What does this tell those who would look to foreign law for guidance with our Constitutional principles? Puts abortion and stem cell research arguments in a bit of a different light. And this still says nothing about the scientific viability of embryonic stem cell research about which more than a few scientist have their doubts.
 
In my probably not—quite—so—humble opinion the NYT and Senator Danforth didn't even come close to passing muster on this article. Talk about argumentation by assertion and association! No wonder opinions are considered no more valuable than what will remain an unspecified part of one's anatomy. But shouldn't we expect more from the 'Paper of Record'? And fearless leader Danforth?
 
Guess not.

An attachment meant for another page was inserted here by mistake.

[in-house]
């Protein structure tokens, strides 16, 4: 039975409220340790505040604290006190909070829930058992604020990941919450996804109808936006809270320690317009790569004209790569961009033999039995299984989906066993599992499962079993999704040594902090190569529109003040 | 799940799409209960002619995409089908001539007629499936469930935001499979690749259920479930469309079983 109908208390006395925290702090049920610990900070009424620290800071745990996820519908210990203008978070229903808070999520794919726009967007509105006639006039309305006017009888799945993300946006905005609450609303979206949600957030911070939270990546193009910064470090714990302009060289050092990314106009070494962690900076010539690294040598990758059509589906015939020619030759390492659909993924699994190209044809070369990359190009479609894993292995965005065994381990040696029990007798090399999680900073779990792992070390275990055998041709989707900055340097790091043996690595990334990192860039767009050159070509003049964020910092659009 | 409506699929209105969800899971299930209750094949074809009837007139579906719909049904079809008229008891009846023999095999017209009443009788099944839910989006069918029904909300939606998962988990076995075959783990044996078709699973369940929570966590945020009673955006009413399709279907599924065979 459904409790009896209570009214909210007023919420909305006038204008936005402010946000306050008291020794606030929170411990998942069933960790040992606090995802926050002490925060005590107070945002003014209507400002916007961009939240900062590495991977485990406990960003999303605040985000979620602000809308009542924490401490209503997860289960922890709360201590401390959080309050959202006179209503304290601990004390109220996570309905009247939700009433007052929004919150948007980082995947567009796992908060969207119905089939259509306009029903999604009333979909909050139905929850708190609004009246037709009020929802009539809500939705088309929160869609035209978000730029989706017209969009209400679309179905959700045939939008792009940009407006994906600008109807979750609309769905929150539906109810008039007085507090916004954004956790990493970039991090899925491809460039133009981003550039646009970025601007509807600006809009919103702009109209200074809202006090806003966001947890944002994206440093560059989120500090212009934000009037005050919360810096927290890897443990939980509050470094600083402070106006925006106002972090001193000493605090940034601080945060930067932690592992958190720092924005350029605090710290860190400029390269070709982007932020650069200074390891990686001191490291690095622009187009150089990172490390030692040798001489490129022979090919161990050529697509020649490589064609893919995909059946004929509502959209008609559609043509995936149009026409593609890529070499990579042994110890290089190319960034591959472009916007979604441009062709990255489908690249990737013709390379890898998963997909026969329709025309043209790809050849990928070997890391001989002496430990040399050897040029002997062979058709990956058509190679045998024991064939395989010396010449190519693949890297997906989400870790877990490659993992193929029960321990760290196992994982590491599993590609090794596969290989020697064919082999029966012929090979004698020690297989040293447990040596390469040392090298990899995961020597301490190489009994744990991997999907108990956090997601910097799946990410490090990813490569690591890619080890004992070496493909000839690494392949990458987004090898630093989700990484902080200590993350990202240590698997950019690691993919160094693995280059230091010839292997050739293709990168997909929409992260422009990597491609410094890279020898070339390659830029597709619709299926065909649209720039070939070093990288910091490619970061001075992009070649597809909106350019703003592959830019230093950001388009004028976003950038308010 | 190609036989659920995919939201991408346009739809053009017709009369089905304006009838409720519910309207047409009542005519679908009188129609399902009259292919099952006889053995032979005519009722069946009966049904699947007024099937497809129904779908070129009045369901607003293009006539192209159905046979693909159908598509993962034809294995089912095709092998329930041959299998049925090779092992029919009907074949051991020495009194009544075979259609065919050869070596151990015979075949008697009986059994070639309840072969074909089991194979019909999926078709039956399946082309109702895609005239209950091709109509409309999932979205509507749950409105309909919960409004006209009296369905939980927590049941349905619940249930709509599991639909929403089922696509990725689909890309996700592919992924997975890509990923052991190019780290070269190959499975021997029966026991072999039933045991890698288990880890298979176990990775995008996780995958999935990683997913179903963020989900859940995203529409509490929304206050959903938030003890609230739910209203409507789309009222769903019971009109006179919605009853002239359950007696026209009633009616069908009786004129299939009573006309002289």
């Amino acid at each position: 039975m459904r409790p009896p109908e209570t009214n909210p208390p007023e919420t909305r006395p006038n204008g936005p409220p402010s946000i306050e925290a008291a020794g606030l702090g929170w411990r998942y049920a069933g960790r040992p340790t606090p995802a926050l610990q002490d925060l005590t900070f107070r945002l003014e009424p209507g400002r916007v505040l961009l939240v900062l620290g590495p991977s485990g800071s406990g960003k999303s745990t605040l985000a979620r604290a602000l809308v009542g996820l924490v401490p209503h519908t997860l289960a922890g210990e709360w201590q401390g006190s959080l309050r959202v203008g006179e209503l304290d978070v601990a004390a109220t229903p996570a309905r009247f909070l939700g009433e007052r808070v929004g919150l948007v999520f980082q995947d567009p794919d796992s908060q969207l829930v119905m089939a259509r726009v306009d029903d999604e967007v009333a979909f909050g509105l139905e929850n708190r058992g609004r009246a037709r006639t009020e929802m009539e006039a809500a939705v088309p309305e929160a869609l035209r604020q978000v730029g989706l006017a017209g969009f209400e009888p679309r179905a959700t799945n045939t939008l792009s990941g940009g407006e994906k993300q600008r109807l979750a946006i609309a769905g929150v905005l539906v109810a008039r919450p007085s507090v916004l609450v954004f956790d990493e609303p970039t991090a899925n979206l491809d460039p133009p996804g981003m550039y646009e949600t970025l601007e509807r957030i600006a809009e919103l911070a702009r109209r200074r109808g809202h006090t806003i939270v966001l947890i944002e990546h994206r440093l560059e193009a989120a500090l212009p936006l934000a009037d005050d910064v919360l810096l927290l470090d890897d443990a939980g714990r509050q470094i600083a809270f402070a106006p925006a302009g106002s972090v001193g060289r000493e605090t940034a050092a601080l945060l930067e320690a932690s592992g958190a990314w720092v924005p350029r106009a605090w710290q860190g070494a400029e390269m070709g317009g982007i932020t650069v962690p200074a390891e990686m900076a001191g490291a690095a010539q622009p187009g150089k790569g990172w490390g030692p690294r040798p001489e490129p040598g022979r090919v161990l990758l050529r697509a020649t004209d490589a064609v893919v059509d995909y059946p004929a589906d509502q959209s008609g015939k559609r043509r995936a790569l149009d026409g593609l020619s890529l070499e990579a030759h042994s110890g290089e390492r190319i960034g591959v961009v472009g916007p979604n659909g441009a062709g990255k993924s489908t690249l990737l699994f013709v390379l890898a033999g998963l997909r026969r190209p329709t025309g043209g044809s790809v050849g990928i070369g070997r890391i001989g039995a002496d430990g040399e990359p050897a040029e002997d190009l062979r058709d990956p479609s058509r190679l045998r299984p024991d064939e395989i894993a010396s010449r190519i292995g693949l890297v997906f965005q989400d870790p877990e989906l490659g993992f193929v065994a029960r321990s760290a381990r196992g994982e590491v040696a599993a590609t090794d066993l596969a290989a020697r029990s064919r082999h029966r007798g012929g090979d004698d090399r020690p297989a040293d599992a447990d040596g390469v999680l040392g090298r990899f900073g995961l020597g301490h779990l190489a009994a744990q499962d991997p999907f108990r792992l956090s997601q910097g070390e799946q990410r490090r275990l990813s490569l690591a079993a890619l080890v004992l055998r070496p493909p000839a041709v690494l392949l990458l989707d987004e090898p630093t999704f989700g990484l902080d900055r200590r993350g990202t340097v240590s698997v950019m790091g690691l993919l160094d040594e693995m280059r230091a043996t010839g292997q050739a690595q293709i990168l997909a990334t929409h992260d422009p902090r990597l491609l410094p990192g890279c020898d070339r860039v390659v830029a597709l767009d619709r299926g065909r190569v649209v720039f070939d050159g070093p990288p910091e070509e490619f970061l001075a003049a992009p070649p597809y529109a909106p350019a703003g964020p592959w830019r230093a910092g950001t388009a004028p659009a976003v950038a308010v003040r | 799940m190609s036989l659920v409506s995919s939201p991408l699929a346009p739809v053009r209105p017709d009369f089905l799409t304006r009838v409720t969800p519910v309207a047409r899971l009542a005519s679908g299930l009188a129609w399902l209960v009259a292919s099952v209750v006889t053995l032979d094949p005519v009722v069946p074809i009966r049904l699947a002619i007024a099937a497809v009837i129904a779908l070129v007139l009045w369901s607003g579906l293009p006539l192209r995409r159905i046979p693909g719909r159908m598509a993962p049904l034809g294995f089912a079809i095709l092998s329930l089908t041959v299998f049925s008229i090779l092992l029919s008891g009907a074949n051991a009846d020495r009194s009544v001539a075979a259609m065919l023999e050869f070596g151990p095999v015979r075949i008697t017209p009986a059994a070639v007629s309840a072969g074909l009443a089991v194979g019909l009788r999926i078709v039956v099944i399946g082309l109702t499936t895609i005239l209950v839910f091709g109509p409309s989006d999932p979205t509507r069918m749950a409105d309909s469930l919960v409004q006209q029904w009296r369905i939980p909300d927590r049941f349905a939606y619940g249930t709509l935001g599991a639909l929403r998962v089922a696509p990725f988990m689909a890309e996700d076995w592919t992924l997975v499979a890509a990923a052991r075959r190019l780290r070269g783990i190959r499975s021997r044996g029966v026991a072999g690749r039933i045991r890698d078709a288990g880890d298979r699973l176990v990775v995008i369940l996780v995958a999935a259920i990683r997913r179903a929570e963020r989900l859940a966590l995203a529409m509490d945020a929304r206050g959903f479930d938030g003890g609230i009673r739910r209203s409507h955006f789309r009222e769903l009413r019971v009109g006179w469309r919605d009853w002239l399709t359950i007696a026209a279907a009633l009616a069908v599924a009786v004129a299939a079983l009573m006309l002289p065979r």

On March 30th former Missouri Senator John Danforth wrote an op—ed piece   for the New York Times. I don't think it would be too much of a stretch to assume that the Times considered him eminently qualified to represent conservatives since he was (a) Republican; (b) from Missouri; (c) an ordained Episcopalian minister; and (d) concerned that Christian fundamentalists are now exercising the levers of power within the Republican party. Who could be better qualified to warn us of how careful we must be to maintain that Jeffersonian 'wall' between church and state and who will not be summarily dismissed as a radical leftist by the conservative cabal? He has all the right credentials and oak leaf clusters on his merit badges to incontrovertibly attest to his conservatism. And so he begins: